Something waited for Bent on the other side of the horizon: something with a soundless voice called to him. I thought of that every time I saw him alone on the deck of our schooner, as he watched the sea with brooding, unsatisfied eyes, his face a dark pool of intensity, every splinter of thought reflected there like a dart of light. I don’t know where it might have ended, but it doesn’t matter now; Harvey Wolfe saw to that, Harvey and his wife Lorry.
When they’d piled into the waiting car, Vologin had said, “We should have shot her, too. She’ll give them our description.”But Katov had said nothing. He’d thought how odd it was that he’d just killed a man, and then immediately had bumped into a woman who was bringing a new life into the world. I suppose that’s what makes the balance, he’d thought. But Vologin had been right. They should have killed her.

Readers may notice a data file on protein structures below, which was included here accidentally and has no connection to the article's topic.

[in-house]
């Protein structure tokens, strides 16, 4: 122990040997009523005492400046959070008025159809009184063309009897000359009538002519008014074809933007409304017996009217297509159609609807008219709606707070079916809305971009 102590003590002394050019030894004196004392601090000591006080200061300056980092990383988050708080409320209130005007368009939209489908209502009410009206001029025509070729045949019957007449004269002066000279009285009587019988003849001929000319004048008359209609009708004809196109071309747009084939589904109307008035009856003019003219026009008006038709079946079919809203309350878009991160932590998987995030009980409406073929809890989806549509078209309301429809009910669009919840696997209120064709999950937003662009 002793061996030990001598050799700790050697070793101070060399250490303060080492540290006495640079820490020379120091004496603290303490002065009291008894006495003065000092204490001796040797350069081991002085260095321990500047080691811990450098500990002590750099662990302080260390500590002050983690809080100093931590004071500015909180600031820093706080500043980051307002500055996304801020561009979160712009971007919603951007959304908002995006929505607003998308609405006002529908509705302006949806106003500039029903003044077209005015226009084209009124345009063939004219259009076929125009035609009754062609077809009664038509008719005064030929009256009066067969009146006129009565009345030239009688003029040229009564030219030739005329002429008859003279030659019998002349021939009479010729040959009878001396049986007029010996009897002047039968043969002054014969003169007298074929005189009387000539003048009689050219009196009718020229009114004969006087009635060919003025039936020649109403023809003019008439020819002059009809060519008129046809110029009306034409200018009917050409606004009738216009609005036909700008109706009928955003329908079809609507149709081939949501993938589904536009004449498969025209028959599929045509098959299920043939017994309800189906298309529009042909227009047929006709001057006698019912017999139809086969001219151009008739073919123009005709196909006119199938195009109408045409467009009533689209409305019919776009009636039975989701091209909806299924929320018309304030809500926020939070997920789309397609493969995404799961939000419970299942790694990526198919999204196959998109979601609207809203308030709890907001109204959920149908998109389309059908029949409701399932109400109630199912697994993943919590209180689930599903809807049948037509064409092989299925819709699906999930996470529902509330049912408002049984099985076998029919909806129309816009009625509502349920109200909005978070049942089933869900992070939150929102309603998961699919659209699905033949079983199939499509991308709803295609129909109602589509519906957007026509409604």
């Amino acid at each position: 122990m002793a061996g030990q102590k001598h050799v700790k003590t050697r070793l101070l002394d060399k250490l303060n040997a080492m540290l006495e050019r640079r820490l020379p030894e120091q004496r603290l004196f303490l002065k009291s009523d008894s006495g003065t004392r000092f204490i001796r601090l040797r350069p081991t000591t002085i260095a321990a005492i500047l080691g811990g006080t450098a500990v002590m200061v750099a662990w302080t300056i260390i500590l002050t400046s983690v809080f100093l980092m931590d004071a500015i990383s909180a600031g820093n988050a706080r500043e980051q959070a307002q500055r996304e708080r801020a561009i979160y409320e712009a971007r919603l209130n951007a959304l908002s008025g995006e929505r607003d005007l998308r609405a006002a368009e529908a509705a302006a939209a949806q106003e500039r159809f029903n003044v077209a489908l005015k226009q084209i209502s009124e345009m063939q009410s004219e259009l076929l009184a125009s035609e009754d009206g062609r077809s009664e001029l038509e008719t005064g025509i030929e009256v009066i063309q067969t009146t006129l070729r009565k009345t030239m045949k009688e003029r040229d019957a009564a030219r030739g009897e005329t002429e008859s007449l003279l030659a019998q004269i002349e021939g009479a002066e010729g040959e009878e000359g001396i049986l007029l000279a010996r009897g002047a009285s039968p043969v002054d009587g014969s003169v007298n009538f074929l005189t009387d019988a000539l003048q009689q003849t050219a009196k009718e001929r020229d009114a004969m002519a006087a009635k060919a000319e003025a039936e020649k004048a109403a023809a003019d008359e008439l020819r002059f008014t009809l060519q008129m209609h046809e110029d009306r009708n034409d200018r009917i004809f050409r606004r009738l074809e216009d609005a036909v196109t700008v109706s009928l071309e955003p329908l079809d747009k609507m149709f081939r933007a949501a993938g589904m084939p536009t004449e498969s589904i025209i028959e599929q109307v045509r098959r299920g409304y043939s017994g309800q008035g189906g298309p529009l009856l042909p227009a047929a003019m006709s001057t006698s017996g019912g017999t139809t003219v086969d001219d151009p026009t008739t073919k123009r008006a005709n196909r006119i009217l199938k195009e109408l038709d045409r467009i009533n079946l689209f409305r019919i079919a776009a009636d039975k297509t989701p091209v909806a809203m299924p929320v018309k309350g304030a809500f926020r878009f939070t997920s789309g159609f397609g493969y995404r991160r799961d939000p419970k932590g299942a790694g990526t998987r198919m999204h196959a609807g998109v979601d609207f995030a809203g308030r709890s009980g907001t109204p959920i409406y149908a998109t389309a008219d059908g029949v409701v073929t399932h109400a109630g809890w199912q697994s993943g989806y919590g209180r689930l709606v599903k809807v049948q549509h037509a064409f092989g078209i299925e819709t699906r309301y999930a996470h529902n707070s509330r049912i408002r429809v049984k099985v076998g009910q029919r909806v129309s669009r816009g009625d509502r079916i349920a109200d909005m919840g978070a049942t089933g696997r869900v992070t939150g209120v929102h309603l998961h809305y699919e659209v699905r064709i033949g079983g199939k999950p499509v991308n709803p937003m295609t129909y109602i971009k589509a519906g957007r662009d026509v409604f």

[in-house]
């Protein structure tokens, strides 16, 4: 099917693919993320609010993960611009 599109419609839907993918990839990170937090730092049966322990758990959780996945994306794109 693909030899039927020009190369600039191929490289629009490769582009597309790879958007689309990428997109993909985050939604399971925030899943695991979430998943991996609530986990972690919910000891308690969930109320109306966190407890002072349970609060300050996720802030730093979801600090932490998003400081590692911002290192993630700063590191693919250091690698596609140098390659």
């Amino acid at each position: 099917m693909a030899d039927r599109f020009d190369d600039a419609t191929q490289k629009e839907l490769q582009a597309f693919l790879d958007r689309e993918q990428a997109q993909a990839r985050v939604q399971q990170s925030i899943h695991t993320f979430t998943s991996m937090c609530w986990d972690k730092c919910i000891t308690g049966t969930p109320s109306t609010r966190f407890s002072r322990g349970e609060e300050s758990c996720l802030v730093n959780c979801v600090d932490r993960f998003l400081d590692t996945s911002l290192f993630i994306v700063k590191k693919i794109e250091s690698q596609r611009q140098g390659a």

“It’s all right, hon. Jimmy thinks he saw a snake” (and even before he finished he saw the apprehension come into her eyes and he knew his intuition had been right all along--that it was going to be bad; because fear, he supposed, was atavistic in all women. All the way back to the dim females of the caves it had been kids and accidents, kids and sickness, or husbands and wars, husbands and heart attacks) “go down in our basement.”There was a pause as she stared at his eyes, as she took in breath to say it with a rush. And in that brief moment they were the only two people there - man and wife, parents.“Peggy’s down there.”